Follow Your Roots: The Thai way of life
I was born in Bangkok and raised there until the age of 10, when I was sent to boarding school in Sydney. And although I’ve spent the majority of my years in Australia, my life really is a blend of the East and West. My mother is Catholic, my father is Buddhist. I eat Thai and Western food in equal measure, and I speak mostly Thai at home but English elsewhere. My Thai friends think I’m an Aussie, and my Aussie friends consider me Thai – and rather than be confused by all of this, I really enjoy the fluid access to both cultures.
Having spent my adult life in Australia, I’ve come to really admire the people of Thailand and their appreciation of life, irrespective of the circumstances. Thailand is a developing economy and there are some big wealth gaps there, but whether I’m chatting with a lady running her papaya salad stand, an experienced taxi driver or a young cafe owner catering to the new rich, they’re all my brothers and sisters, or aunties and uncles; the conversations flow effortlessly and sometimes endlessly! Above all, I think Thais are born addicted to two things: eating and talking!
I grew up in a ‘moo baan,’ which is like a little gated village. We were so close with our neighbours and it was a very social childhood. I think I owe a lot to this part of my life – I get along with just about anyone and I love nothing more than sharing food, chatting and laughing, which is all I can remember doing as a child. I was always surrounded by family and friends and we always took very special care of our elders, who told us stories, taught us how to cook and showed us how to pay our respects to the spirits.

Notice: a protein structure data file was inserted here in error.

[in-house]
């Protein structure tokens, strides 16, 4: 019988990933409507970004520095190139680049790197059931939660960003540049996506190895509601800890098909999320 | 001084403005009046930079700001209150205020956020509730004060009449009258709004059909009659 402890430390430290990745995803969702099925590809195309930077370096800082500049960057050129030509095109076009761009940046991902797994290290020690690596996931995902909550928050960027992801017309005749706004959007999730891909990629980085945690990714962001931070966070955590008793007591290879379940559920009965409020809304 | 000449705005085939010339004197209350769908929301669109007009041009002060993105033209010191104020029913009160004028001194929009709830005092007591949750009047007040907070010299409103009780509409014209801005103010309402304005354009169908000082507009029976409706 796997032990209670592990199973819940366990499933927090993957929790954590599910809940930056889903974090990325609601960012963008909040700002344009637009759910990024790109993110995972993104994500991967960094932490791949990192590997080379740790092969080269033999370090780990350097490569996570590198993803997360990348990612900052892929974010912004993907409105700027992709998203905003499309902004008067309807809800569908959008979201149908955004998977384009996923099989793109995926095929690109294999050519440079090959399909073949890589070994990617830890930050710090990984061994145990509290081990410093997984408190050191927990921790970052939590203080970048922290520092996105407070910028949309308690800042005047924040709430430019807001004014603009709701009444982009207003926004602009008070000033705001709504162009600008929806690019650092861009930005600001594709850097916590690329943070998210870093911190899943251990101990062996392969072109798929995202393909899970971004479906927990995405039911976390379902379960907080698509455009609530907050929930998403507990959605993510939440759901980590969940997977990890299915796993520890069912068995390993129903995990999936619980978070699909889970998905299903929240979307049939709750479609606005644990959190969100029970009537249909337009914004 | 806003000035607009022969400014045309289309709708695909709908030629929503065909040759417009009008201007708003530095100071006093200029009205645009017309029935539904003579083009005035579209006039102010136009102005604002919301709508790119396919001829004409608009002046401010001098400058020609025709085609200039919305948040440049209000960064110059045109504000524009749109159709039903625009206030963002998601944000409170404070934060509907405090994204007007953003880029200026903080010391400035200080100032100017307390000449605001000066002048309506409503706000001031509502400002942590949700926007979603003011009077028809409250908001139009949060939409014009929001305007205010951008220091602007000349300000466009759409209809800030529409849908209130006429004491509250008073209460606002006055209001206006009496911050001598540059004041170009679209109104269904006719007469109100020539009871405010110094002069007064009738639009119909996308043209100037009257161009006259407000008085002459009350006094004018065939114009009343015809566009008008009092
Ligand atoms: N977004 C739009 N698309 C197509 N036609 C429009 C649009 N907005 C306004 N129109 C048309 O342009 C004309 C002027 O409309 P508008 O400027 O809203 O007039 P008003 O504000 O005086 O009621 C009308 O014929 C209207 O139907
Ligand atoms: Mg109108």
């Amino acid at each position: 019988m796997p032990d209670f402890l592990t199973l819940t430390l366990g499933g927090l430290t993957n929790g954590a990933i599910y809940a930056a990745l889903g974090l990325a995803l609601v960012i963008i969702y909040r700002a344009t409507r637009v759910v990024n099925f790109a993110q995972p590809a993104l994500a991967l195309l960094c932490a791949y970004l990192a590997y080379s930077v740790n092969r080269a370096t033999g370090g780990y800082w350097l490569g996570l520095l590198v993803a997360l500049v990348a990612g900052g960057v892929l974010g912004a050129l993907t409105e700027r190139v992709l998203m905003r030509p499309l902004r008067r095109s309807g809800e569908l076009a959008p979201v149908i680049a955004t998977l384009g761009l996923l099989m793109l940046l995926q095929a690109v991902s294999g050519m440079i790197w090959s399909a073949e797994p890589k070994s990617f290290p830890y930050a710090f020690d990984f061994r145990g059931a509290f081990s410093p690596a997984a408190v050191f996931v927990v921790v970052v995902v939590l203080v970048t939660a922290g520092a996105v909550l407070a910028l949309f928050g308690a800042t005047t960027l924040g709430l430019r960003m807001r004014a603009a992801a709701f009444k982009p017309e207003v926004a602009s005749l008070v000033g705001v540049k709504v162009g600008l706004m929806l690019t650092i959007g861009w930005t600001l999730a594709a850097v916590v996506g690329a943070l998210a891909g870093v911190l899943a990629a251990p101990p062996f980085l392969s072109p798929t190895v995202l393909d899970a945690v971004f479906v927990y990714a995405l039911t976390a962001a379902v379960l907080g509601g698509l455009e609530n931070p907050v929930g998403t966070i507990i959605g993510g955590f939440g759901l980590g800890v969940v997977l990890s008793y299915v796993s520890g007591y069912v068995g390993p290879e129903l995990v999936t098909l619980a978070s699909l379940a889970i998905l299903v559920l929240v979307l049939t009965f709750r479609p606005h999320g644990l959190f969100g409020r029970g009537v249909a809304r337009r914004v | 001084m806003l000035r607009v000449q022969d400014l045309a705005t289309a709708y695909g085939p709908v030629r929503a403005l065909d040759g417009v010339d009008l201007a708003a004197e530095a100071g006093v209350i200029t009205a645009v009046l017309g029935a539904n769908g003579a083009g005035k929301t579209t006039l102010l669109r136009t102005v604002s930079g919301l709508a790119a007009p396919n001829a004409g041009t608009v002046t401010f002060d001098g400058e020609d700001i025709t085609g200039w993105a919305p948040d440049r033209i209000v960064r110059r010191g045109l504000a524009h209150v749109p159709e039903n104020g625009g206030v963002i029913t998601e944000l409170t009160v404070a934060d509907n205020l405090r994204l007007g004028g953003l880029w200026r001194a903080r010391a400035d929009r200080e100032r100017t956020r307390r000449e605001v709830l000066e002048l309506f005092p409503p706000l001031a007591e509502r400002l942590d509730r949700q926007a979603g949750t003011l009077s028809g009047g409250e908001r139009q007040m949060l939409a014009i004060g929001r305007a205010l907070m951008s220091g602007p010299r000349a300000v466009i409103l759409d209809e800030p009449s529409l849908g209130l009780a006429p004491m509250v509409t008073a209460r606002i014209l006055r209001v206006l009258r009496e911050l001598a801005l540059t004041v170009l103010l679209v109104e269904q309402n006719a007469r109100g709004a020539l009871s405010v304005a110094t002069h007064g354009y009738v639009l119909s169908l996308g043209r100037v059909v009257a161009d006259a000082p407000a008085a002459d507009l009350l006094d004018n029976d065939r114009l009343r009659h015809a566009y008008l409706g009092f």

The older I get the more I appreciate my roots. Both my parents were born in the ancient capital of Ayutthaya, around an hour and a half drive north of Bangkok. I’m fortunate to be able to return every year. One of my brothers, who also moved to Australia when I did, moved back to live with his wife in Krabi, and my childhood nanny lives in a more rural part of Thailand named Si Sa Ket so I get to see many different walks of life in Thailand when I return. It even felt natural to get married there, in one of my favourite cities of all, Chiang Mai.
My cultural tips for anyone travelling to Thailand is definitely to eat the street food (don’t be scared, eating hot food off a grill can be a lot safer than eating at restaurants), spend time in the temples (‘wat’) and don’t be afraid to look to the monks or other Thais for advice on what to do when paying respects as they love seeing tourists sharing in our customs. It’s a very spiritual country full of faith, philosophy and superstition, so the street life in and around the temples will generally provide you with some interesting insights.
If you’re planning on visiting, I hope you enjoy life on the bustling streets and markets while taking some time to close your eyes and meditate when you can – this way you’ll get the calm and the calamity that is the yin and yang of my home country.
Will Hamish Blake track down his great-grandmother’s birthplace? Find out, and see more of our Follow Your Roots stories here.